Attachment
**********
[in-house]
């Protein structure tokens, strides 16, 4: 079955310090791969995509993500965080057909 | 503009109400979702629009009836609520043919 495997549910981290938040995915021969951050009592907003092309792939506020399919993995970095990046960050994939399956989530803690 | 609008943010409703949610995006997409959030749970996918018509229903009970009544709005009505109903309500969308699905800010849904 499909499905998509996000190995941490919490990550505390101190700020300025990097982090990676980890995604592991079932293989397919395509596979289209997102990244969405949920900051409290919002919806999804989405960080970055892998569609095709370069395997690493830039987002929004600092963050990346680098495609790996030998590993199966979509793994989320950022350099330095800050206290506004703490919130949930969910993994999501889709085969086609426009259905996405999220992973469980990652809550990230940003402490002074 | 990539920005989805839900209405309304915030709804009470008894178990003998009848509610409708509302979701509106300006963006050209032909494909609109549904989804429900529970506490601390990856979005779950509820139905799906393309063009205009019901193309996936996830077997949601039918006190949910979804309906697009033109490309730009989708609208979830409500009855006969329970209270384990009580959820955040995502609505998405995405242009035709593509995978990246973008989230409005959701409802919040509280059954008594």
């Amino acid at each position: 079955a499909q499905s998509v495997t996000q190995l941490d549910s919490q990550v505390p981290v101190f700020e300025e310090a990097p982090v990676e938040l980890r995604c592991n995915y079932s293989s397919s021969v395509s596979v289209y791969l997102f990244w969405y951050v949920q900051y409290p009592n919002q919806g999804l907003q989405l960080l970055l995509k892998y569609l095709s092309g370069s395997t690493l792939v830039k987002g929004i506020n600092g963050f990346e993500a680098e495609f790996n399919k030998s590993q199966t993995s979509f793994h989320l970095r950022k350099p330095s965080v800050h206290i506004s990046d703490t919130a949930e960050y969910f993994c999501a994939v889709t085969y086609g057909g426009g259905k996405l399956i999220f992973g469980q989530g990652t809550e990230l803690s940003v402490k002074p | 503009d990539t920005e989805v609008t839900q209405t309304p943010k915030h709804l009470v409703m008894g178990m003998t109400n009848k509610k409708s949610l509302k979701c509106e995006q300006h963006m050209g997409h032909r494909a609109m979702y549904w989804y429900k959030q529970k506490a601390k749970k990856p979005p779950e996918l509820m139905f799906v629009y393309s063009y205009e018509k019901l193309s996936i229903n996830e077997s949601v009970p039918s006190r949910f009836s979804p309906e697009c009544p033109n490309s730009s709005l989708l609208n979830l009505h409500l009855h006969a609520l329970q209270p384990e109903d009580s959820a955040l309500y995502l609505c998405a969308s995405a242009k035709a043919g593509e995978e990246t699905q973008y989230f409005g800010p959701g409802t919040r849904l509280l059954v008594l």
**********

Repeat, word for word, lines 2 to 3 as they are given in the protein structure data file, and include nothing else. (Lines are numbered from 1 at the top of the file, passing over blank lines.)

């Protein structure tokens, strides 16, 4: 079955310090791969995509993500965080057909 | 503009109400979702629009009836609520043919 495997549910981290938040995915021969951050009592907003092309792939506020399919993995970095990046960050994939399956989530803690 | 609008943010409703949610995006997409959030749970996918018509229903009970009544709005009505109903309500969308699905800010849904 499909499905998509996000190995941490919490990550505390101190700020300025990097982090990676980890995604592991079932293989397919395509596979289209997102990244969405949920900051409290919002919806999804989405960080970055892998569609095709370069395997690493830039987002929004600092963050990346680098495609790996030998590993199966979509793994989320950022350099330095800050206290506004703490919130949930969910993994999501889709085969086609426009259905996405999220992973469980990652809550990230940003402490002074 | 990539920005989805839900209405309304915030709804009470008894178990003998009848509610409708509302979701509106300006963006050209032909494909609109549904989804429900529970506490601390990856979005779950509820139905799906393309063009205009019901193309996936996830077997949601039918006190949910979804309906697009033109490309730009989708609208979830409500009855006969329970209270384990009580959820955040995502609505998405995405242009035709593509995978990246973008989230409005959701409802919040509280059954008594």
């Amino acid at each position: 079955a499909q499905s998509v495997t996000q190995l941490d549910s919490q990550v505390p981290v101190f700020e300025e310090a990097p982090v990676e938040l980890r995604c592991n995915y079932s293989s397919s021969v395509s596979v289209y791969l997102f990244w969405y951050v949920q900051y409290p009592n919002q919806g999804l907003q989405l960080l970055l995509k892998y569609l095709s092309g370069s395997t690493l792939v830039k987002g929004i506020n600092g963050f990346e993500a680098e495609f790996n399919k030998s590993q199966t993995s979509f793994h989320l970095r950022k350099p330095s965080v800050h206290i506004s990046d703490t919130a949930e960050y969910f993994c999501a994939v889709t085969y086609g057909g426009g259905k996405l399956i999220f992973g469980q989530g990652t809550e990230l803690s940003v402490k002074p | 503009d990539t920005e989805v609008t839900q209405t309304p943010k915030h709804l009470v409703m008894g178990m003998t109400n009848k509610k409708s949610l509302k979701c509106e995006q300006h963006m050209g997409h032909r494909a609109m979702y549904w989804y429900k959030q529970k506490a601390k749970k990856p979005p779950e996918l509820m139905f799906v629009y393309s063009y205009e018509k019901l193309s996936i229903n996830e077997s949601v009970p039918s006190r949910f009836s979804p309906e697009c009544p033109n490309s730009s709005l989708l609208n979830l009505h409500l009855h006969a609520l329970q209270p384990e109903d009580s959820a955040l309500y995502l609505c998405a969308s995405a242009k035709a043919g593509e995978e990246t699905q973008y989230f409005g800010p959701g409802t919040r849904l509280l059954v008594l």